By adding meaningless plays to the denominator of that sharing formula, automated streaming lowers the per-stream royalty rate for all other rights holders.
Does that mean a bot wrangler would be sticking it to the record business fat cats?
Major music labels are insulated from streaming fraud because they negotiate a much more complex compensation package with Spotify than the simple formula outlined earlier. Sony negotiated terms including multi-million dollar advances from Spotify, and “usage-based minimums” which guarantee fixed per-stream royalty rates even if bots drag the shared-model rates to new lows.
Instead, independent musicians and small labels that self-publish would likely bear the brunt of the damage from automated streaming because their royalty rates are the most flexible. Advertisers also suffer because they are paying for ad time that is falling on robot ears.
If automated streaming continues unabated, independent artists who rely on ad-supported listeners will see their royalties shrink
We can predict how small royalties may become by thinking of the situation as arbitrage. The royalty payout for playing a song currently exceeds the cost of required server time. If automated streaming continues unabated, independent artists who rely on ad-supported listeners will see their royalties shrink, possibly to the vanishing cost of server time (0.003 to 0.012 cents per stream).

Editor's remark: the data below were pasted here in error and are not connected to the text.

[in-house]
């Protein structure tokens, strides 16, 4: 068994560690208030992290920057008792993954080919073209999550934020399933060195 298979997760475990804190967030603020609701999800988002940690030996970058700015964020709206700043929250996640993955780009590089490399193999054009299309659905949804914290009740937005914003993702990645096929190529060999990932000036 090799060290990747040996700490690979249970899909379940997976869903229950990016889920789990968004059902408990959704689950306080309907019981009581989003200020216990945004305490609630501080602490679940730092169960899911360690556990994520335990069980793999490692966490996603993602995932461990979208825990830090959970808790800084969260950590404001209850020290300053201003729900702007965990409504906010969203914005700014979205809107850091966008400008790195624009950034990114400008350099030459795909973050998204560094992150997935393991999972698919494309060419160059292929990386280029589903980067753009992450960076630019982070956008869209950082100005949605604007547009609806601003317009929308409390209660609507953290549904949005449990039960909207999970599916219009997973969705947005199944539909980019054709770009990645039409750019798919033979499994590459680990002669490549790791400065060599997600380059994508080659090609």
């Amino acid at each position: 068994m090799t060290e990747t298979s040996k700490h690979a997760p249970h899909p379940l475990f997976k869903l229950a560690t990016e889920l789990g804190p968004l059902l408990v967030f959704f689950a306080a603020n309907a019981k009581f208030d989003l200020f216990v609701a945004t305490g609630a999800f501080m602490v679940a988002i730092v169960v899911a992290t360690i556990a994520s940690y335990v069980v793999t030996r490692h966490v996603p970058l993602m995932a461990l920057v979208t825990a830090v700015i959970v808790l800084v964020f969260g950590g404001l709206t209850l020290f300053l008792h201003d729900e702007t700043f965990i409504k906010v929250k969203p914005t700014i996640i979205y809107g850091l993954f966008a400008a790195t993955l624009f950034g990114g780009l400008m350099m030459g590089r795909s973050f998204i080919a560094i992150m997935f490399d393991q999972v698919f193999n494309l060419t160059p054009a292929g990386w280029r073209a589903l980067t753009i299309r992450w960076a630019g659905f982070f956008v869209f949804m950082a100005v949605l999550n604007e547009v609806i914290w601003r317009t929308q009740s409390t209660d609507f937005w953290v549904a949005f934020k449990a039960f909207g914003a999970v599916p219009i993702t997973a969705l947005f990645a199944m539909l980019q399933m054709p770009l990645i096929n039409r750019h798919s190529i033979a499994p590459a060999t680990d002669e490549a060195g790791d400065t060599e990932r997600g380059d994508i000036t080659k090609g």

At that point, automated streaming from the cloud will become unprofitable—unless spammers decided to infect swaths of computers with malware that would quietly stream fake Spotify listens without the user noticing. This kind of malware-driven botnet is a cheap way to mimic a lot of listener activity, and could end up forcing the value of a Spotify listen down even further if deployed on a large scale. Real hackers might switch to using stolen premium accounts for even juicier payouts, and the same race to the bottom would occur at the premium tier.
If they want to save the profitability of streaming, both independent artists and advertisers should call on music streaming services to combat streaming fraud however possible. Spotify and other services could accomplish this by taking listener authenticity seriously, and perhaps by splitting revenues more fairly.
I have focused on Spotify out of familiarity, but the effectiveness of botnets in taking a cut from shared revenue pools is nearly universal. Traditional click farms make web pages look like they drive more traffic than they really do, and video streaming services already have the unpleasant task of wiping billions of suspect views from their ledgers.
But perhaps there is hope for music: I polled my musician friends on whether they would collaborate with me if I hypothetically attempted to unleash this monster into the streaming world for profit. They didn’t seem too interested in such diabolical plots. With any luck, they are a representative sample.